On the other end of the spectrum, I kind of assumed that as a woman I had to write things a certain way, and I was used to Anne Rice and others like her (There is nothing wrong with that. I love some of her books). A friend gave me the first three Sonja Blue books by Nancy A. Collins and my world was rocked. For those who don't know, she writes splatterpunk, which is a very, very graphic subgenre. Her ideas were really innovative, she walked a very fine balance with her main character (especially in the first two books and some side shorts), yet it was SO brutal, I was both repulsed (in a good way) and drawn in. It floored me that someone could write a character I related to, but set it with tones and themes that were really gruesome. And it was all written by a woman. That, I think, was definitely the moment I realized I had no excuse to sit on the sidelines.
Q: What are women’s roles as horror characters? Are we doomed to be portrayed as victims or numbers on the sexual richter scale? Is it possible for male readers to find female horror characters that resonate with them?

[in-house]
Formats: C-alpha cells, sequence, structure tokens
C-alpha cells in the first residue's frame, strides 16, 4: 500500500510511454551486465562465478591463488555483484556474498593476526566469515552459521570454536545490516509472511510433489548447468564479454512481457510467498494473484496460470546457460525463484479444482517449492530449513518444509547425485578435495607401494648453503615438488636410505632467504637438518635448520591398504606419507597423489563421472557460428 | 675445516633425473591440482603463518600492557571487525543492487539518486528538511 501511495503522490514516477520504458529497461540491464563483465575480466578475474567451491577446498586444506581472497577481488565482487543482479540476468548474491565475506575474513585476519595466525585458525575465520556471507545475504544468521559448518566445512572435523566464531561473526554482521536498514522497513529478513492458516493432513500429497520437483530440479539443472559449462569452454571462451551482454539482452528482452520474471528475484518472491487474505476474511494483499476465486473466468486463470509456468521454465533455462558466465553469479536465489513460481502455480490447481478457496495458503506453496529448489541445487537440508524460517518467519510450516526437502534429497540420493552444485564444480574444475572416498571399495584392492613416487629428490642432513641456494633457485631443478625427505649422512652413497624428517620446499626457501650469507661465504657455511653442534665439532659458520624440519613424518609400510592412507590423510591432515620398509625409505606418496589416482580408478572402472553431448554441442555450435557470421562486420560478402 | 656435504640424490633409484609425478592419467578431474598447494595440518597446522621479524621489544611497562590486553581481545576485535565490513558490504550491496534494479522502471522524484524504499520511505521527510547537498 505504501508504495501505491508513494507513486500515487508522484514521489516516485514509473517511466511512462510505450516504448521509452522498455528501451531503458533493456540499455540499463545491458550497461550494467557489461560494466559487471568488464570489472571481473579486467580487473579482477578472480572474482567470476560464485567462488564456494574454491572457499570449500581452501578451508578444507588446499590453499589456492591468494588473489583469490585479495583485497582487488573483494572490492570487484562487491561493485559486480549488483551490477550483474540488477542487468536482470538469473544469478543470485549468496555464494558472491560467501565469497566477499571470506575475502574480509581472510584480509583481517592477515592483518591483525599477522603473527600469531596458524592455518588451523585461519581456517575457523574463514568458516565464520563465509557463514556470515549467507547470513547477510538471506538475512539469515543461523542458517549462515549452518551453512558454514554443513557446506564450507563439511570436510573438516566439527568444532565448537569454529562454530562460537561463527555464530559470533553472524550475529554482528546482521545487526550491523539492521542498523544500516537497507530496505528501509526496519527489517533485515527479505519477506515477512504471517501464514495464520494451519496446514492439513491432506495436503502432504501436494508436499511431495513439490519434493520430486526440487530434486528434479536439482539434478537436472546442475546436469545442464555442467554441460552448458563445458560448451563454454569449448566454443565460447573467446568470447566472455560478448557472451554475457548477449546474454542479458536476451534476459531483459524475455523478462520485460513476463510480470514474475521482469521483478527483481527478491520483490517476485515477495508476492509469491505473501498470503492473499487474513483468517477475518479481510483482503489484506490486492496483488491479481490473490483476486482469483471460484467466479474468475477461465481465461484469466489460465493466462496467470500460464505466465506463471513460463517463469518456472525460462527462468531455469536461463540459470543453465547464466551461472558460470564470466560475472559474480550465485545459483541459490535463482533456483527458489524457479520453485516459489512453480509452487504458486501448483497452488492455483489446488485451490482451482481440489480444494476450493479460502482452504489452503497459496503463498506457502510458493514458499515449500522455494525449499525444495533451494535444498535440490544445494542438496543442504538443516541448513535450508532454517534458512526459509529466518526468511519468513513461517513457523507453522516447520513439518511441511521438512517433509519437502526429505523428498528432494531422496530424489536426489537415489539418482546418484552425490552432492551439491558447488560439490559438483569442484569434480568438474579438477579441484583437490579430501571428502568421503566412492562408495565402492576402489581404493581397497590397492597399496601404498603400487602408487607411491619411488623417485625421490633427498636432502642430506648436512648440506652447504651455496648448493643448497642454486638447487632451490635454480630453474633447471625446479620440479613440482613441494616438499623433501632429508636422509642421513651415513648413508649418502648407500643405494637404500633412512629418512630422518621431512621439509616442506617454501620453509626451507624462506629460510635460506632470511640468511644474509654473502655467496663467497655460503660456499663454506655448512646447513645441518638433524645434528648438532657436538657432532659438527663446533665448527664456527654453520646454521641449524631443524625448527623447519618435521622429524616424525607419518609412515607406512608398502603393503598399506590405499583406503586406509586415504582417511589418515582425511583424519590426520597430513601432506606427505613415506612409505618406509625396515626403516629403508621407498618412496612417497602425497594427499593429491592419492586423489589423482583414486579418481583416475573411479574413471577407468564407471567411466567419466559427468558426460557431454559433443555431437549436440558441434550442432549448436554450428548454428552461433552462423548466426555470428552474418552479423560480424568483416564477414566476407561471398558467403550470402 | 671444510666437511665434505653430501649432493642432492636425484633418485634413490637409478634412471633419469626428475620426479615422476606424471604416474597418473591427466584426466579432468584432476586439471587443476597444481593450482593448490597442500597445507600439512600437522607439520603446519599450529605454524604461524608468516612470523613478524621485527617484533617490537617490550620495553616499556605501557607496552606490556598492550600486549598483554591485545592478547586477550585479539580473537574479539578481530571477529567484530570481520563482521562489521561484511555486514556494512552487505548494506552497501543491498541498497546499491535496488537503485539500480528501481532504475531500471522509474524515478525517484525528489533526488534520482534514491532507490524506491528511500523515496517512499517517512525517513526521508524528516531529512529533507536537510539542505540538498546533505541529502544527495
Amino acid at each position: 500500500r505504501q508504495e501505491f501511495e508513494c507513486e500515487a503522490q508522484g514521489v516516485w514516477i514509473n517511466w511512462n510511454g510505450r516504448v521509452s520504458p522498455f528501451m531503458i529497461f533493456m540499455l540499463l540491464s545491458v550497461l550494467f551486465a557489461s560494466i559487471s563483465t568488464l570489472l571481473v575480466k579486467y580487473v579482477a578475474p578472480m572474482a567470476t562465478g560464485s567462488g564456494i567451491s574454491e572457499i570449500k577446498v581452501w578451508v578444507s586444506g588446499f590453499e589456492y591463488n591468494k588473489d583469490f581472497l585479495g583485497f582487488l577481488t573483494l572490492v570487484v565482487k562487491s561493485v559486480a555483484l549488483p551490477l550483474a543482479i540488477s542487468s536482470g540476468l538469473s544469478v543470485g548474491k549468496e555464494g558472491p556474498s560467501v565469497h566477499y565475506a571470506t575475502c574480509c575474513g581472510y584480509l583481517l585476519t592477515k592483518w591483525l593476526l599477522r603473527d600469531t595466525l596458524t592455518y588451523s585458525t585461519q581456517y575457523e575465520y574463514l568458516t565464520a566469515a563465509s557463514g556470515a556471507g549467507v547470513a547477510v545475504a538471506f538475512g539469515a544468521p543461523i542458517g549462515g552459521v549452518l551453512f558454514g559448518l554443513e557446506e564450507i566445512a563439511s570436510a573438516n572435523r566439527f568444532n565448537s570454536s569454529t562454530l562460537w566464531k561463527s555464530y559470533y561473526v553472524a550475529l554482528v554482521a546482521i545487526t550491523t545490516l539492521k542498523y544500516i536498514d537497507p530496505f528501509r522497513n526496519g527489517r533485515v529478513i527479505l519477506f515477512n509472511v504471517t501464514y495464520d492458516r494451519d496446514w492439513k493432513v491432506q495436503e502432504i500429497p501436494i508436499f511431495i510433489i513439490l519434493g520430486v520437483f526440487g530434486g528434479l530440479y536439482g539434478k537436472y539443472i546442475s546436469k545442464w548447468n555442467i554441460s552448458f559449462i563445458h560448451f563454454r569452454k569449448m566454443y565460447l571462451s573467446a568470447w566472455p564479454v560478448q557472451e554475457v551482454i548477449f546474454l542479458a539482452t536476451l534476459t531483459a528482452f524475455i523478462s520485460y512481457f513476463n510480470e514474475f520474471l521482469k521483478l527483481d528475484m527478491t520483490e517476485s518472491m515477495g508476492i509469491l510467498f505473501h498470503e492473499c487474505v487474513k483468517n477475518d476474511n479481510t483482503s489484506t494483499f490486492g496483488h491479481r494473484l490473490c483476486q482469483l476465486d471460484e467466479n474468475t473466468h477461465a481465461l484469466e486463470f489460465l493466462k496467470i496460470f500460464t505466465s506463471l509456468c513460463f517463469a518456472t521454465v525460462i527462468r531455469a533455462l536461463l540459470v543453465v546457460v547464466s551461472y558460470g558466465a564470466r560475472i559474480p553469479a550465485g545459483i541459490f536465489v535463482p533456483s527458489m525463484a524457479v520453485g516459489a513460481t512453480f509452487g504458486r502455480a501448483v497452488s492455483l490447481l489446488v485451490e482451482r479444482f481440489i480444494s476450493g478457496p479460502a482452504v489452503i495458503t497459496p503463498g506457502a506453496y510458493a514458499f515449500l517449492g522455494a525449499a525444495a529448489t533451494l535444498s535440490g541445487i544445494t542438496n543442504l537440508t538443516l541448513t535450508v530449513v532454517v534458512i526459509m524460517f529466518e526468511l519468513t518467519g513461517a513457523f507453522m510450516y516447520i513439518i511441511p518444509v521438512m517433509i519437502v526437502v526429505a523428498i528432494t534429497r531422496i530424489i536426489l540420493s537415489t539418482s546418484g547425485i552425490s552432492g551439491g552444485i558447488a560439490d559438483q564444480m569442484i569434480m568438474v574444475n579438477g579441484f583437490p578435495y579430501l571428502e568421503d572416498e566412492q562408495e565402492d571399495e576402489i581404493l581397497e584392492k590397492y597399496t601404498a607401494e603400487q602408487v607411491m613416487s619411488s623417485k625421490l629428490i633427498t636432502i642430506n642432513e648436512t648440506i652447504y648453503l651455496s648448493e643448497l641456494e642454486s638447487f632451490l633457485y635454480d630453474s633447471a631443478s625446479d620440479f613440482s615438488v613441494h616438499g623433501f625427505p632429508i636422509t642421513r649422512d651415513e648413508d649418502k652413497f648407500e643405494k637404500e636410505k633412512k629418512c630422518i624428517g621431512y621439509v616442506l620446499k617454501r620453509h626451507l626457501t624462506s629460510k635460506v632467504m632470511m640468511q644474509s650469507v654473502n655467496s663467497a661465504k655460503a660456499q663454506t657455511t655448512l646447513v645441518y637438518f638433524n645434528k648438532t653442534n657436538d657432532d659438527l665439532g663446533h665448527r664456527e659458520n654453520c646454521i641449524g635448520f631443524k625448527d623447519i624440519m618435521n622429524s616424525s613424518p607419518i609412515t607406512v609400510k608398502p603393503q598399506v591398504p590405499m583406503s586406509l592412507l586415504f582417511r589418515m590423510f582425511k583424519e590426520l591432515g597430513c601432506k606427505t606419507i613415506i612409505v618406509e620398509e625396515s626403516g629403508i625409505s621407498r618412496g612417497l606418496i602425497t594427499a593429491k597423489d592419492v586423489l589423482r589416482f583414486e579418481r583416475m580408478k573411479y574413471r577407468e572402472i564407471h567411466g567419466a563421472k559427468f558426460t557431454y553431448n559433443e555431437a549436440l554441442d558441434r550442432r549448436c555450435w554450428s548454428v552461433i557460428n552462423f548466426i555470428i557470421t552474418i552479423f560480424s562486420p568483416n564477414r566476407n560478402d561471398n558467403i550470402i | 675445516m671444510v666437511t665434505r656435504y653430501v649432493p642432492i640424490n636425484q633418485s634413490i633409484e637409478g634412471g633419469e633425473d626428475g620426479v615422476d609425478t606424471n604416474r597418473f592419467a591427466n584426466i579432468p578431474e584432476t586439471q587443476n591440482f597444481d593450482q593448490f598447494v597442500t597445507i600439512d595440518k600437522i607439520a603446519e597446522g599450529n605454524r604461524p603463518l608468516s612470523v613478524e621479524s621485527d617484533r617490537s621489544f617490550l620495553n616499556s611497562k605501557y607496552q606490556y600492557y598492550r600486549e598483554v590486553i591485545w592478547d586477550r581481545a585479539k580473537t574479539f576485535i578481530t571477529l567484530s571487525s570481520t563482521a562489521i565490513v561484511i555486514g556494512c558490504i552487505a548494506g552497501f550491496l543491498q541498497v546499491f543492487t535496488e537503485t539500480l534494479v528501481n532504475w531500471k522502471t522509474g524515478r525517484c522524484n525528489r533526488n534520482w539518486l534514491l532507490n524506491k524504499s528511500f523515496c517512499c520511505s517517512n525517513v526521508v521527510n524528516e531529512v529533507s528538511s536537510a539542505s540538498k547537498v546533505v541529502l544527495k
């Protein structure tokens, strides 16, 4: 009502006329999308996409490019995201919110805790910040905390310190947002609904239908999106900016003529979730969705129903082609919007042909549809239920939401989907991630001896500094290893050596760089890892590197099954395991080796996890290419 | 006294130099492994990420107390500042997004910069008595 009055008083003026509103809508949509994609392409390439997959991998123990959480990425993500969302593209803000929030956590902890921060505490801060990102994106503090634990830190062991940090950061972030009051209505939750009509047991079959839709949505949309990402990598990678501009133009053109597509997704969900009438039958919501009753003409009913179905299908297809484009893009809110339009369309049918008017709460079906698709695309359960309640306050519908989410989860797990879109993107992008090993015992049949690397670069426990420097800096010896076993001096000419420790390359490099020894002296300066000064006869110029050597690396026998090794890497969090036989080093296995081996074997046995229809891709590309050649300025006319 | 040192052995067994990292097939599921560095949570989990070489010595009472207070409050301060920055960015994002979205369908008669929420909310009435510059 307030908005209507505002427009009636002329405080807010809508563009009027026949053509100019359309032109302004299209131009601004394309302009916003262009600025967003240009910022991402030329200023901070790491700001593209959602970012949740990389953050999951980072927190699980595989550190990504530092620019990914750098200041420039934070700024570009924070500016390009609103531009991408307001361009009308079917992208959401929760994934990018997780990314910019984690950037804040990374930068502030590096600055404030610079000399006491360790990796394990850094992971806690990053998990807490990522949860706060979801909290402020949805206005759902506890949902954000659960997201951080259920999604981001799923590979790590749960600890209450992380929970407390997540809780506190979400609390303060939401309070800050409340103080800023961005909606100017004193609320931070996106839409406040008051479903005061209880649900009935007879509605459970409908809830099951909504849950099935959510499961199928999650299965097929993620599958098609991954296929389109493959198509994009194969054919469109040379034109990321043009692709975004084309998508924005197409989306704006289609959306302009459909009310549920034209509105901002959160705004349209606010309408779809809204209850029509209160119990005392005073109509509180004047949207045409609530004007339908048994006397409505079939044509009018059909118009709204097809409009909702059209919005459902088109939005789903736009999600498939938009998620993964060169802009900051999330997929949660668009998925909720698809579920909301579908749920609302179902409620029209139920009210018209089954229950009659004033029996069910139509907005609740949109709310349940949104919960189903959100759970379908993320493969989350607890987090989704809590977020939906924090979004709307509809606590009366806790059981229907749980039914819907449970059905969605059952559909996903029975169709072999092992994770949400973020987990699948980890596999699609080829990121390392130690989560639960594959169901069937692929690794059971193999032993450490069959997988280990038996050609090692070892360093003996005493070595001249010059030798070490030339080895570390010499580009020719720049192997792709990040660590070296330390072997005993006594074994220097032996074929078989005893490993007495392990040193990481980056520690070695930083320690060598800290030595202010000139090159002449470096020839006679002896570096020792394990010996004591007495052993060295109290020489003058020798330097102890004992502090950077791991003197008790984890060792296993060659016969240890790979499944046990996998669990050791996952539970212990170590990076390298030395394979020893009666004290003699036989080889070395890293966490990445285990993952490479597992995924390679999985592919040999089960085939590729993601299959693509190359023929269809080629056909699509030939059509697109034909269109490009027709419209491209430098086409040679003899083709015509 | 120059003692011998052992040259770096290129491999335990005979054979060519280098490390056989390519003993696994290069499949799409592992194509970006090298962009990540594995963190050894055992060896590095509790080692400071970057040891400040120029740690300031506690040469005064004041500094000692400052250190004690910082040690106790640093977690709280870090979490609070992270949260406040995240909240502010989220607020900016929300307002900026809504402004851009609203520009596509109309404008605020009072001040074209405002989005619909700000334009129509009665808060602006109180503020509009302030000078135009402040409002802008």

SJ: This is probably an aspect of horror that bugs the crap out of me. While it's mainly noticeable in film, it shows up in horror titles as well, especially those that are going for a pulp vibe. I get traditions and archetypes, but the fact is that genres don't have genitalia, so to presume it's about scaring people with a side of male fantasy is so frustrating to me. I think we're slowly growing. There are some writers who really do well with presenting female characters, even in a sexual context (Clive Barker, Neil Gaiman come to mind).
Part of my irritation isn't even because I'm a woman...I find that while archetypes are familiar and useful, I also feel that unless they're explored and grown, it can be lazy writing. There are only so many ways the same story can be repackaged, and honestly, if any genre is going to grow and flourish, at some point things have to be changed up and shaken around. When I read books like the Sonja Blue series or The Moth Diaries, those characters are absolutely real, and they definitely aren't chainsaw bait or there as sex symbols or victims. They have real emotions and their own problems. That's what I want from any character, male or female. I think there will always be readers who shy away from female protagonists in horror, but I think we're finally getting to a point where at least the possibility is being entertained by male readers. I want to believe that, at any rate, although the realist in me knows it's probably an uphill battle.